Yellowing of fresh leaves

If the leaves of a bamboo plant turn yellow, it could mean that the plant is not being watered enough. Bamboo plants do not have roots like ordinary trees and shrubs, but they do have root nodules or “rhizomes. The rhizome absorbs water from a large area under the ground. Therefore, you need to water enough water so that the leaves have enough moisture.

Yellowing of fresh leaves
Photo from @fourwalls.in

The second problem that can occur is that the soil is too alkaline. In order to measure the pH of your soil, a special measuring kit is sold at the gardening store. If after measuring it you find that the soil is too alkaline, you need to do the following:

  1. You need to add a special fertilizer with chylate iron to the soil to make the soil more acidic;
  2. Sulfur works well instead of iron;
  3. You can mix yourself thick coffee grounds, with pine needles and oak leaves. The resulting decoction to add to the soil.

Yellowing of old leaves

If the leaves of your bamboo plant are yellowing but are old, it may mean that you need to fertilize with nitrogen. Bamboo is a high quality plant and requires no fertilizer at all, so new shoots grow quickly after transplanting. However, if the roots are already very well grown in their permanent residence they lack nutrition, the leaves may start to turn yellow. So buy a regular nitrogen-rich fertilizer and feed your plant.

Yellowing with brown tips

If your bamboo leaves are turning yellow with brown tips, it could mean that the plant is being exposed to wind or sun. This can cause the leaves to burn and, as a result, turn yellow. The solution can be to protect the plant from direct sunlight during hot times of the day.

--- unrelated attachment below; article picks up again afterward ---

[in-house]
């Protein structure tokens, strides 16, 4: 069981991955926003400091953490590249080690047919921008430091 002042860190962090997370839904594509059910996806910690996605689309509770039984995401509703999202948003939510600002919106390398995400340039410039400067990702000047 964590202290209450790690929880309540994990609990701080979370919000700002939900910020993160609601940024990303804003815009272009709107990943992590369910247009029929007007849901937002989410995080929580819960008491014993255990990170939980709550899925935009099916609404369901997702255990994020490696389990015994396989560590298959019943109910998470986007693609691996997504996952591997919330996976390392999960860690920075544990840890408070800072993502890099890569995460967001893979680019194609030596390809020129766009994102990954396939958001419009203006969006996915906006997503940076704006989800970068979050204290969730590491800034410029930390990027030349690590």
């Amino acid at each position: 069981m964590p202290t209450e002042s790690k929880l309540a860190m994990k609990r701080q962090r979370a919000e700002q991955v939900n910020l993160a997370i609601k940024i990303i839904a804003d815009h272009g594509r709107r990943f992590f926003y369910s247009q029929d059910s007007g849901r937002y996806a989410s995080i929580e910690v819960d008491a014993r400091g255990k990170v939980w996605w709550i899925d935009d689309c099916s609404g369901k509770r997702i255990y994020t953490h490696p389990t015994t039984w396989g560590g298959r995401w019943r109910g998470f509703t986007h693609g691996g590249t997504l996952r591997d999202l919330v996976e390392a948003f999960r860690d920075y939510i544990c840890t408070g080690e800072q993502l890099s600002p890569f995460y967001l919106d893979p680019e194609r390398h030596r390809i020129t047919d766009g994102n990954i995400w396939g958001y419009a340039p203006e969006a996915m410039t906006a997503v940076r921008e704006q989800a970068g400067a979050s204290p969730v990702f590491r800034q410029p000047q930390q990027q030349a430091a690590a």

Yellowing with brown tips
Photo from @themindofaleaf101

The second reason is a lack of moisture. If your plant is standing in a shady place, then the cause is not the sun, but a lack of moisture. Bamboo likes a lot of water, so it is important to water it often. If you don’t have time to do this, get an automatic watering system.

Yellowing with pale spots on leaves

If your bamboo plant is turning yellow and has pale spots on its leaves, it could be due to pests. Small mites feed on the leaves of the bamboo, which is what causes these spots. You need to treat the plant against pests with special mixtures from the horticultural store.

Yellowing of stem and leaves

If your bamboo plant is turning yellow, it may be due to a lack of nutrients. The leaves and stems contain chlorophyll, so they need nitrogen to keep them from turning yellow. If this phenomenon continues, apply a special bamboo fertilizer or add a nitrogen-rich fertilizer.

Yellowing of stem and leaves
Photo from @nadyavedler

It’s also important to pay attention to the soil. If it is too waterlogged or heavy, the bamboo is not getting nutrients from it. The soil should be well drained and aerated. Organic compost can be used for this purpose.

Nicolas Wayne

Gardening and lawn care enthusiast

Nicolaslawn